The Son of Tarzan

By Edgar Rice Burroughs

Page 102

she lay waiting for him she dreamed of him and of all that he
meant to her. She compared him with The Sheik, her father, and at
thought of the stern, grizzled, old Arab she shuddered. Even the
savage blacks had been less harsh to her than he. Not understanding
their tongue she could not guess what purpose they had in keeping her a
prisoner. She knew that man ate man, and she had expected to be eaten;
but she had been with them for some time now and no harm had befallen
her. She did not know that a runner had been dispatched to the distant
village of The Sheik to barter with him for a ransom. She did not
know, nor did Kovudoo, that the runner had never reached his
destination--that he had fallen in with the safari of Jenssen and
Malbihn and with the talkativeness of a native to other natives had
unfolded his whole mission to the black servants of the two Swedes.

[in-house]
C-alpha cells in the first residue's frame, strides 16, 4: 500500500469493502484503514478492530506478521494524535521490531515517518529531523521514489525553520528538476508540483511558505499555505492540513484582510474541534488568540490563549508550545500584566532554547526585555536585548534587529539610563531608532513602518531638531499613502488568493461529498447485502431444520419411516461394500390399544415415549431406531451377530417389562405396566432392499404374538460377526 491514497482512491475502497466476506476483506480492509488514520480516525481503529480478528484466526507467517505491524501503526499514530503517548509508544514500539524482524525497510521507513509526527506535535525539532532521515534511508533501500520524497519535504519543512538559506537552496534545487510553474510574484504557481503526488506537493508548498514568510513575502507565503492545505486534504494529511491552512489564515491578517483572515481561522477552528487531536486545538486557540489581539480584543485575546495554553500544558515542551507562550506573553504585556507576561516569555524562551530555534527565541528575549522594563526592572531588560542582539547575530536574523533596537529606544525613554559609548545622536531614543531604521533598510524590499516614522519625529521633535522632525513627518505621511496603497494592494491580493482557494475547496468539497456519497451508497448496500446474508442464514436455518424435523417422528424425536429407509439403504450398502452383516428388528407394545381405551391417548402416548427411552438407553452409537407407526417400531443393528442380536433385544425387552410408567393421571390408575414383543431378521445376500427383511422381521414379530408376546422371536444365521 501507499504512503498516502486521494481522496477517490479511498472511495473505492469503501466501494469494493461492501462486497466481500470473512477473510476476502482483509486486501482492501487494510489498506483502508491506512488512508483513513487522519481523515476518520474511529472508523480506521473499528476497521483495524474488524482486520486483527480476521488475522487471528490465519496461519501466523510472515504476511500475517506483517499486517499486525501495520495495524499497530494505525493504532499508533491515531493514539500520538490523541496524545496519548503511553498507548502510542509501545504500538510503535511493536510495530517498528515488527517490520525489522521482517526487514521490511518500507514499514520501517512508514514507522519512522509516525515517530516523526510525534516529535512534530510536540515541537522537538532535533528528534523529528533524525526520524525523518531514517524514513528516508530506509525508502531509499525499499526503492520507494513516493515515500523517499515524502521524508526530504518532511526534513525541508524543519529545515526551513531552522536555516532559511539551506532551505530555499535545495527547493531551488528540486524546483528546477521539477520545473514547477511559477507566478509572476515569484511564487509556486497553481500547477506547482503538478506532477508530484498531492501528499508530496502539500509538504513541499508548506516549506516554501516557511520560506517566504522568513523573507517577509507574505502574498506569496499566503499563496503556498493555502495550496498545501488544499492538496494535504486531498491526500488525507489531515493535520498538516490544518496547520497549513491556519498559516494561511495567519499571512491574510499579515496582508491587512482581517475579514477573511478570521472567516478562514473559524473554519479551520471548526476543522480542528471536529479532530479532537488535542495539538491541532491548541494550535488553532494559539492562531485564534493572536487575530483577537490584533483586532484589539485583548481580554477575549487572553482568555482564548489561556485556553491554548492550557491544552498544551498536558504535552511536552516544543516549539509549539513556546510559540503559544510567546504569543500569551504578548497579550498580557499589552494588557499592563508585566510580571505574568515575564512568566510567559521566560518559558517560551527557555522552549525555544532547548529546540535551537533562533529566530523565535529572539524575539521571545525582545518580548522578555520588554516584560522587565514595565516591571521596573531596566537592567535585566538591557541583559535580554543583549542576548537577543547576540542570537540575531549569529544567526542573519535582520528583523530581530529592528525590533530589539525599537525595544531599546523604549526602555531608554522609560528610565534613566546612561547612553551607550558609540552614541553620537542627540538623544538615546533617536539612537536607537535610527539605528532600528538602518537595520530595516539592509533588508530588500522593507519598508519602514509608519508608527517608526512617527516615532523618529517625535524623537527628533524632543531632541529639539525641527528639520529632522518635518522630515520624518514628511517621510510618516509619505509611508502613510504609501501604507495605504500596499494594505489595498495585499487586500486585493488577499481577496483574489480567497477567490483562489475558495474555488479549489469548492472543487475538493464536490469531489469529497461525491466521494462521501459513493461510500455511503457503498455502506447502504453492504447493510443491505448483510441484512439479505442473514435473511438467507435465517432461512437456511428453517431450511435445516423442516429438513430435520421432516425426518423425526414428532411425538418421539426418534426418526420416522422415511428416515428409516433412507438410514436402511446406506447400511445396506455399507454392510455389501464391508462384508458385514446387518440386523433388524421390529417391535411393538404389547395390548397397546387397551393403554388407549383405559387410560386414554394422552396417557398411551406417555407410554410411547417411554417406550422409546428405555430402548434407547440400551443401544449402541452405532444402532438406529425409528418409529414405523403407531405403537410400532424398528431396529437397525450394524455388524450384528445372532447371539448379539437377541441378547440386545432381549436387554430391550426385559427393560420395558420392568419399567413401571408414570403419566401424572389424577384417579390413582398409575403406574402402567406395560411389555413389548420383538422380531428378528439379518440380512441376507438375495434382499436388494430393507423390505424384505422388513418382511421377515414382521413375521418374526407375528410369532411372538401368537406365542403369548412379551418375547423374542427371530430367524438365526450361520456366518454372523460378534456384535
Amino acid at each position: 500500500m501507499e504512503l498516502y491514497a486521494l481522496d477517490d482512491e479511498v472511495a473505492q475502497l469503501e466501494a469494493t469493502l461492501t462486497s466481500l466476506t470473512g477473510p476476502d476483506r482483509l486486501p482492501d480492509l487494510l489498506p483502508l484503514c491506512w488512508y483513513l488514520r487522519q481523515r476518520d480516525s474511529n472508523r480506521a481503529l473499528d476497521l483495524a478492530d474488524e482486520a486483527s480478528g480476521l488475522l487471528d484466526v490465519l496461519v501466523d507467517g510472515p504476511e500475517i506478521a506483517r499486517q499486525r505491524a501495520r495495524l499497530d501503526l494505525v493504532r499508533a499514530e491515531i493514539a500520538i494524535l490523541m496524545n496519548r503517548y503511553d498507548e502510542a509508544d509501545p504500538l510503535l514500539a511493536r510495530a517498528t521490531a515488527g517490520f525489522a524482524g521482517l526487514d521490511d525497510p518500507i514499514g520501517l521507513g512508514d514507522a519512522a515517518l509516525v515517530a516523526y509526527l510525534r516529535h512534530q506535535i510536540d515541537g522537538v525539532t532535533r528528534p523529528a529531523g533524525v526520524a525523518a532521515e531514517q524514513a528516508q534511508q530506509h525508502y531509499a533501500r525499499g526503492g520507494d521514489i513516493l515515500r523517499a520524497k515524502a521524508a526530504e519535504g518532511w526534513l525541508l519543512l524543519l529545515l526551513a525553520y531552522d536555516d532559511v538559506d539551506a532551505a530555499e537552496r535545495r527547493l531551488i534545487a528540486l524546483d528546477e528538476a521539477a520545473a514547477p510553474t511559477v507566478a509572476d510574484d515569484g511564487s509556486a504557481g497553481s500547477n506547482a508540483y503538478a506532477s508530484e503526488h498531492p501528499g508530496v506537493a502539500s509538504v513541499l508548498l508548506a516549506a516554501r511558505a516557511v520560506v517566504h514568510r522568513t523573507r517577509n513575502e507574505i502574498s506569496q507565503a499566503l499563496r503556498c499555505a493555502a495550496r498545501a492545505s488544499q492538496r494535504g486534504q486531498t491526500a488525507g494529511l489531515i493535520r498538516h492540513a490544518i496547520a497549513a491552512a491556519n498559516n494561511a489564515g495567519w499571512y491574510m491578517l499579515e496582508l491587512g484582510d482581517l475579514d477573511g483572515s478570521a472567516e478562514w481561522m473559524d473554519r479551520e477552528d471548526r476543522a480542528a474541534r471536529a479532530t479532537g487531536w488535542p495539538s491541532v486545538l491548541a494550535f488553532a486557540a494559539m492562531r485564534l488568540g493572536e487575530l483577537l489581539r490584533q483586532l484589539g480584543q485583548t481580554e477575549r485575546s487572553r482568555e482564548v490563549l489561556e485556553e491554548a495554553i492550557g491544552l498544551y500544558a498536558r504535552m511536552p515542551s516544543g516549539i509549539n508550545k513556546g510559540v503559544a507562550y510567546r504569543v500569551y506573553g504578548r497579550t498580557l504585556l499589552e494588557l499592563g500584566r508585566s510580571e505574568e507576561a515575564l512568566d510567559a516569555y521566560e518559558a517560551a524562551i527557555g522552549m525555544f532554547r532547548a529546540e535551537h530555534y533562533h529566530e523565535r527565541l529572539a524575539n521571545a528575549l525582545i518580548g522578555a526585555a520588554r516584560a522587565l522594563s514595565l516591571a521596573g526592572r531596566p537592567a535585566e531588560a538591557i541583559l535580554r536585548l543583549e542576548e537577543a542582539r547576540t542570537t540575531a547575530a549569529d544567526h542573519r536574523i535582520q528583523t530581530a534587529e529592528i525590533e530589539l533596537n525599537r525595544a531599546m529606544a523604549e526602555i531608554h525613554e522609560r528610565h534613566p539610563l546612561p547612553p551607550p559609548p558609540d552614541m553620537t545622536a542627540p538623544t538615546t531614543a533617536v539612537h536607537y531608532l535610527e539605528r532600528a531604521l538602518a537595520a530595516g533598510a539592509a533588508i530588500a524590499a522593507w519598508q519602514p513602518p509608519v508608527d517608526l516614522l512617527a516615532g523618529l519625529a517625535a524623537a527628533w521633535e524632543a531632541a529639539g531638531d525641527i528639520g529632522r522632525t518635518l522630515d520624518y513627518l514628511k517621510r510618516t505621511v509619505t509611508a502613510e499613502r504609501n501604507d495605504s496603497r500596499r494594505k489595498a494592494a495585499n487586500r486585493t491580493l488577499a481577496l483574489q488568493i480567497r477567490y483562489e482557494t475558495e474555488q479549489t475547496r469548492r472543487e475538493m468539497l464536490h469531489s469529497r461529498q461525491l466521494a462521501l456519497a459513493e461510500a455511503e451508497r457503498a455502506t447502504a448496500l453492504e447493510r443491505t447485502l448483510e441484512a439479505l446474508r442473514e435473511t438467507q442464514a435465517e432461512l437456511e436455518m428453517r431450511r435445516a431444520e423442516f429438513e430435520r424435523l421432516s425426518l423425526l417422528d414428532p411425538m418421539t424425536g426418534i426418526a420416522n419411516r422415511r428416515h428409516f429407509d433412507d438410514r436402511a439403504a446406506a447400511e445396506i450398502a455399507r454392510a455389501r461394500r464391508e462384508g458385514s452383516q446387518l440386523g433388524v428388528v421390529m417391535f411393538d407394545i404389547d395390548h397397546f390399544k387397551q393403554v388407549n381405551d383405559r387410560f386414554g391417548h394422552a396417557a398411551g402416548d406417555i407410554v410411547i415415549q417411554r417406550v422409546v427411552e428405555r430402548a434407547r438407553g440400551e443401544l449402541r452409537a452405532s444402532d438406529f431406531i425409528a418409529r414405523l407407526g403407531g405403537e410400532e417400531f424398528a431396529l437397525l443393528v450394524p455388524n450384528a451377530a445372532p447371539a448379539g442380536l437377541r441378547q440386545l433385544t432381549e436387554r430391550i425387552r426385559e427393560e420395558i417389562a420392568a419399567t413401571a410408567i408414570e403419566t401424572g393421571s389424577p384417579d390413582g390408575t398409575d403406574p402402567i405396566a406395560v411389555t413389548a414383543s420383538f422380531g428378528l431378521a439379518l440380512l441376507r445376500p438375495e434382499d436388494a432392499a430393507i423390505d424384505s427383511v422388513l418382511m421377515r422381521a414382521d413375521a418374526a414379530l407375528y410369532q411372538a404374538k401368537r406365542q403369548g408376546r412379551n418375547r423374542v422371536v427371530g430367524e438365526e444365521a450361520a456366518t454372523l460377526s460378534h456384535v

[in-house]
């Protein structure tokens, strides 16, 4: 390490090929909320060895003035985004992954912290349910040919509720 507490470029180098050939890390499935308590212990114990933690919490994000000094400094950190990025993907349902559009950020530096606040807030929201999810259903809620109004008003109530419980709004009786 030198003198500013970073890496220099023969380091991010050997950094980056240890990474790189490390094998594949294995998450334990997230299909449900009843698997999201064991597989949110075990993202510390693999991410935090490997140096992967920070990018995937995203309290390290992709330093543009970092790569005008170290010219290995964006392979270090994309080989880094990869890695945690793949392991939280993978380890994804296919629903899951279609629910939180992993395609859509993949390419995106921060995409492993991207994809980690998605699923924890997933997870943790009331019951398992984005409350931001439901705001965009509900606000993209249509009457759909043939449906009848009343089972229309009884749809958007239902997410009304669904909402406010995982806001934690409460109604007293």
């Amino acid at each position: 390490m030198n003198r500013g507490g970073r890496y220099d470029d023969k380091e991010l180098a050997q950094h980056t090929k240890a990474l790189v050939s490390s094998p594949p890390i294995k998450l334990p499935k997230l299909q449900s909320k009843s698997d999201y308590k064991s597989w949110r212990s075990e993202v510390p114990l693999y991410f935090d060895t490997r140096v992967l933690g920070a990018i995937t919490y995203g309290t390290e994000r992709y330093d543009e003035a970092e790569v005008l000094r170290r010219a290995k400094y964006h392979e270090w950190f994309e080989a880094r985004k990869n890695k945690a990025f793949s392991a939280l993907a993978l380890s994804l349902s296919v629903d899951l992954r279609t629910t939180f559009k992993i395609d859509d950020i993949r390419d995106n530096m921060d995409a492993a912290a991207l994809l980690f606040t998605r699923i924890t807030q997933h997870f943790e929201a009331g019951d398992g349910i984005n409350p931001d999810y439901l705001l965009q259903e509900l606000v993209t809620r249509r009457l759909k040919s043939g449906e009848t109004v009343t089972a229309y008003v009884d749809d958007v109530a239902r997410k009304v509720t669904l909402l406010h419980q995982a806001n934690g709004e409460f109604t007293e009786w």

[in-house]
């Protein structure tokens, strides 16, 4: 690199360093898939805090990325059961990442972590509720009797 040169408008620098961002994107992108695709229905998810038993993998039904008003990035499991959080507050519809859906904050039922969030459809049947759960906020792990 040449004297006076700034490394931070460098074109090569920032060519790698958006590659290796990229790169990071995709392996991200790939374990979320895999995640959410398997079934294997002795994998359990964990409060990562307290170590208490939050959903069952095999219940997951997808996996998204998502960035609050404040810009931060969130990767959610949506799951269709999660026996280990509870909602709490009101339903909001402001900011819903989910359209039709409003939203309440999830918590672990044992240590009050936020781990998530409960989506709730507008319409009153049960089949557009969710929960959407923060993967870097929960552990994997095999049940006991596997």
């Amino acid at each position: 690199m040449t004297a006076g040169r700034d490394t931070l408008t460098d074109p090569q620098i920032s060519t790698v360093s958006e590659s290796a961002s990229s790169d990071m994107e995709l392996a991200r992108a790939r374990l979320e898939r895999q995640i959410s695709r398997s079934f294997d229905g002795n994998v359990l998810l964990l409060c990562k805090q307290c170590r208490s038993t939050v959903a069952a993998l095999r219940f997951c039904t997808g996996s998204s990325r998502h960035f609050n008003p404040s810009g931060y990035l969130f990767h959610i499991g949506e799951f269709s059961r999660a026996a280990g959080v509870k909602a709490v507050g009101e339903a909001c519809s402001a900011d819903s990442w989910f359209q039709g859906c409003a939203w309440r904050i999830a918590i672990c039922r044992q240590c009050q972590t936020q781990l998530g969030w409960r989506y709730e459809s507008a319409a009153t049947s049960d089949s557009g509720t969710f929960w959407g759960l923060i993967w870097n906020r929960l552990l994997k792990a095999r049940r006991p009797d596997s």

These had not been long in retailing the matter to their masters, and
the result was that when the runner left their camp to continue his
journey he had scarce passed from sight before there came the report of
a rifle and he rolled lifeless into the underbrush with a bullet in his

A few moments later Malbihn strolled back into the encampment, where he
went to some pains to let it be known that he had had a shot at a fine
buck and missed. The Swedes knew that their men hated them, and that
an overt act against Kovudoo would quickly be carried to the chief at
the first opportunity. Nor were they sufficiently strong in either
guns or loyal followers to risk antagonizing the wily old chief.

Following this episode came the encounter with the baboons and the
strange, white savage who had allied himself with the beasts against
the humans. Only by dint of masterful maneuvering and the expenditure
of much power had the Swedes been able to repulse the infuriated apes,
and even for hours afterward their camp was constantly besieged by
hundreds of snarling, screaming devils.

The Swedes, rifles in hand, repelled numerous savage charges which
lacked only efficient leadership to have rendered them as effective in
results as they were terrifying in appearance. Time and time again the
two men thought they saw the smooth-skinned body of the wild ape-man
moving among the baboons in the forest, and the belief that he might
head a charge upon them proved most

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